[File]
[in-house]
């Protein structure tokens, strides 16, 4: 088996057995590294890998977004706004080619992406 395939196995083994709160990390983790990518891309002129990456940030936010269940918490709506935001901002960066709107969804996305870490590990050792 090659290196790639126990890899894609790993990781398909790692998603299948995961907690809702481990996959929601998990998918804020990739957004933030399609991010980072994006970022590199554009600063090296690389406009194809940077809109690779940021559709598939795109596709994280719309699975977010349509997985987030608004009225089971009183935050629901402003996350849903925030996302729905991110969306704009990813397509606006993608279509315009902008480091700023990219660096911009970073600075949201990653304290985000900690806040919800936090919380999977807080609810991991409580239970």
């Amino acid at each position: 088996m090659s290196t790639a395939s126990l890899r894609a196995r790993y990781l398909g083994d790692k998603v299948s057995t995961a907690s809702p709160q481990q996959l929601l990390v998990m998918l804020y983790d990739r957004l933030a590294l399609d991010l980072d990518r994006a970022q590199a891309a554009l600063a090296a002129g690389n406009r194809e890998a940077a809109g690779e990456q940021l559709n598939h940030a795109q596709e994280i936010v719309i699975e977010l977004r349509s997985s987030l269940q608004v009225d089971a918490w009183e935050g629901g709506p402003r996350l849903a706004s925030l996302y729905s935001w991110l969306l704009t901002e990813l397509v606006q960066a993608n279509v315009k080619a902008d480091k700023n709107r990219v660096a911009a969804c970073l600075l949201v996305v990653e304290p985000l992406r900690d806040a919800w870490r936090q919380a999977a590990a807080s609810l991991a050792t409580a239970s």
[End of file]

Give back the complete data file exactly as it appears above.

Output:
[in-house]
């Protein structure tokens, strides 16, 4: 088996057995590294890998977004706004080619992406 395939196995083994709160990390983790990518891309002129990456940030936010269940918490709506935001901002960066709107969804996305870490590990050792 090659290196790639126990890899894609790993990781398909790692998603299948995961907690809702481990996959929601998990998918804020990739957004933030399609991010980072994006970022590199554009600063090296690389406009194809940077809109690779940021559709598939795109596709994280719309699975977010349509997985987030608004009225089971009183935050629901402003996350849903925030996302729905991110969306704009990813397509606006993608279509315009902008480091700023990219660096911009970073600075949201990653304290985000900690806040919800936090919380999977807080609810991991409580239970």
């Amino acid at each position: 088996m090659s290196t790639a395939s126990l890899r894609a196995r790993y990781l398909g083994d790692k998603v299948s057995t995961a907690s809702p709160q481990q996959l929601l990390v998990m998918l804020y983790d990739r957004l933030a590294l399609d991010l980072d990518r994006a970022q590199a891309a554009l600063a090296a002129g690389n406009r194809e890998a940077a809109g690779e990456q940021l559709n598939h940030a795109q596709e994280i936010v719309i699975e977010l977004r349509s997985s987030l269940q608004v009225d089971a918490w009183e935050g629901g709506p402003r996350l849903a706004s925030l996302y729905s935001w991110l969306l704009t901002e990813l397509v606006q960066a993608n279509v315009k080619a902008d480091k700023n709107r990219v660096a911009a969804c970073l600075l949201v996305v990653e304290p985000l992406r900690d806040a919800w870490r936090q919380a999977a590990a807080s609810l991991a050792t409580a239970s």